Fabric is constructed in many ways

Weaving, grain, bias, etc.

Weaving

  • plain weave- the simplest weave in which the weft (crosswise) yarn is passed over then under each warp ( lengthwise) yearn.
  • - A basket weave is one variation, with the weft yarn passing over two and under two warp yarns each pass.
  • twill weave- a weave in which the weft yarn is passed over and under one, two, or three warp yarns.
  • satin weave- a weave that produces a smooth, shiny- surfaced fabric resulting from passing the weft yarn over and under numerous.
  • pile weave- corduroy, velvet
  • dobby- dotted swiss, pique
  • Jacquard- brocade, damask
  • Leno- fabrics with an ope, lacy appearance.

Knitting

  • weft knits- knits made with only one yarn that runs crosswise forming a horizontal row of interlocking loops.
  • warp knits- knits made with several yarns creating loops that interlock in the lengthwise direction.
  • gauge- the number of stitches, or loops, per inch in a knitted fabric.

other ways to construct fabric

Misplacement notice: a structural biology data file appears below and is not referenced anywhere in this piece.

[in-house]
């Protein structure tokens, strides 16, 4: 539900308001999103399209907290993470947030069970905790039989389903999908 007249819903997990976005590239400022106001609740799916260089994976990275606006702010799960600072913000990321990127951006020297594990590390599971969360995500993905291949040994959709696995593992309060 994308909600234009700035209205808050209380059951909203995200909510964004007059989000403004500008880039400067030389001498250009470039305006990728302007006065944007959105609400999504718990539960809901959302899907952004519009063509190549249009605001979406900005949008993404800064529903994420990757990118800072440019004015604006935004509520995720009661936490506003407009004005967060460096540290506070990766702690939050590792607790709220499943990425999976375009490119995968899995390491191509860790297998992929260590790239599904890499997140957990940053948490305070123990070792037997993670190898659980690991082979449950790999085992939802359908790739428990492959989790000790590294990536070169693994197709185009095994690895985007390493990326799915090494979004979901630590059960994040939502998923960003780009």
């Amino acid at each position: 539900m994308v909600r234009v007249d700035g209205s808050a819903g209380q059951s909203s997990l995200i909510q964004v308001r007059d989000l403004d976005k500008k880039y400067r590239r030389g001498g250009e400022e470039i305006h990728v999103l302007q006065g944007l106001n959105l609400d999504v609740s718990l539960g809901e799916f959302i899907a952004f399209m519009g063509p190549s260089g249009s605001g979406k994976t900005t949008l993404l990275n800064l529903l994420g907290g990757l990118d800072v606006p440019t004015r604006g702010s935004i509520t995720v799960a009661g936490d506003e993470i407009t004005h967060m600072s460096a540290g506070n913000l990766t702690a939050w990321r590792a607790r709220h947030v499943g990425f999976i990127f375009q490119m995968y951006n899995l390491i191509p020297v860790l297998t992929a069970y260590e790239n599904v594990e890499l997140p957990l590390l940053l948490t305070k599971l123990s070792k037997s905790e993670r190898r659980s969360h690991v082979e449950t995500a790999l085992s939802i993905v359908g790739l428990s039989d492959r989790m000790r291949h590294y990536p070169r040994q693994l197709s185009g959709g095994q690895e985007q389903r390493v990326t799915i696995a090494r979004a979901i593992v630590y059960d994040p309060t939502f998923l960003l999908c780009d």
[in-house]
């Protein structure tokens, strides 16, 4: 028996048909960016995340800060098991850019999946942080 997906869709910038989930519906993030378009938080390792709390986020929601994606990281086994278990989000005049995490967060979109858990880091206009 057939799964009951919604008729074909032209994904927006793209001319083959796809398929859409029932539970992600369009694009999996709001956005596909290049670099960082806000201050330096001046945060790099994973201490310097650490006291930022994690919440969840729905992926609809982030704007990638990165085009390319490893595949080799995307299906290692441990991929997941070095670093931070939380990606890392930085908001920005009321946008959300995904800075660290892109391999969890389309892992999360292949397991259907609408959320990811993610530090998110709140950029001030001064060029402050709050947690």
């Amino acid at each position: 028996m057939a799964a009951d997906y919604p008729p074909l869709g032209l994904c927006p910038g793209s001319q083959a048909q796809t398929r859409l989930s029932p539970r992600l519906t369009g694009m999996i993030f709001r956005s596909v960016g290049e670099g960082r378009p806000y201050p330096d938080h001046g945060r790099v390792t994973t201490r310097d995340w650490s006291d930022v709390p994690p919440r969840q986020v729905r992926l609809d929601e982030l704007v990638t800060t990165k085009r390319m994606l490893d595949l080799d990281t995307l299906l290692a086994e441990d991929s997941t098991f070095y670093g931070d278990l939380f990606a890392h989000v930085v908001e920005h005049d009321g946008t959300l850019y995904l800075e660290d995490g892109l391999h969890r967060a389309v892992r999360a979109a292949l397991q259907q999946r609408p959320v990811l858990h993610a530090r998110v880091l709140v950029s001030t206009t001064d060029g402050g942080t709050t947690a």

• non woven- fibers are compacted together using moisture, heat, chemicals, friction, or pressure.
  • laces and nets- made by knotting, twisting, or looping years.
  • braided fabrics- created by interlacing three or more years to form a regular diagonal patter down the length of the resulting cord.
  • bonded fabric- made by permanently fastening together two layers of fabric by lamination.
  • quilted fabric- a layer of padding or batting is sandwiched between two layers of fabric and held in place by stitching.

fabric finishing

  • blenching- chemical processes that remove color, impurities, or spots from fibers.
  • dyeing- a method of giving color to a fiber, yarn, fabric, or garment.
  • printing- the process of adding color, patter or design to the surface of fabrics.
  • mechanical- finishes that are applied mechanically rather than chemically.
  • chemical- finishes that become part of the fabric through chemical reaction with the fibers.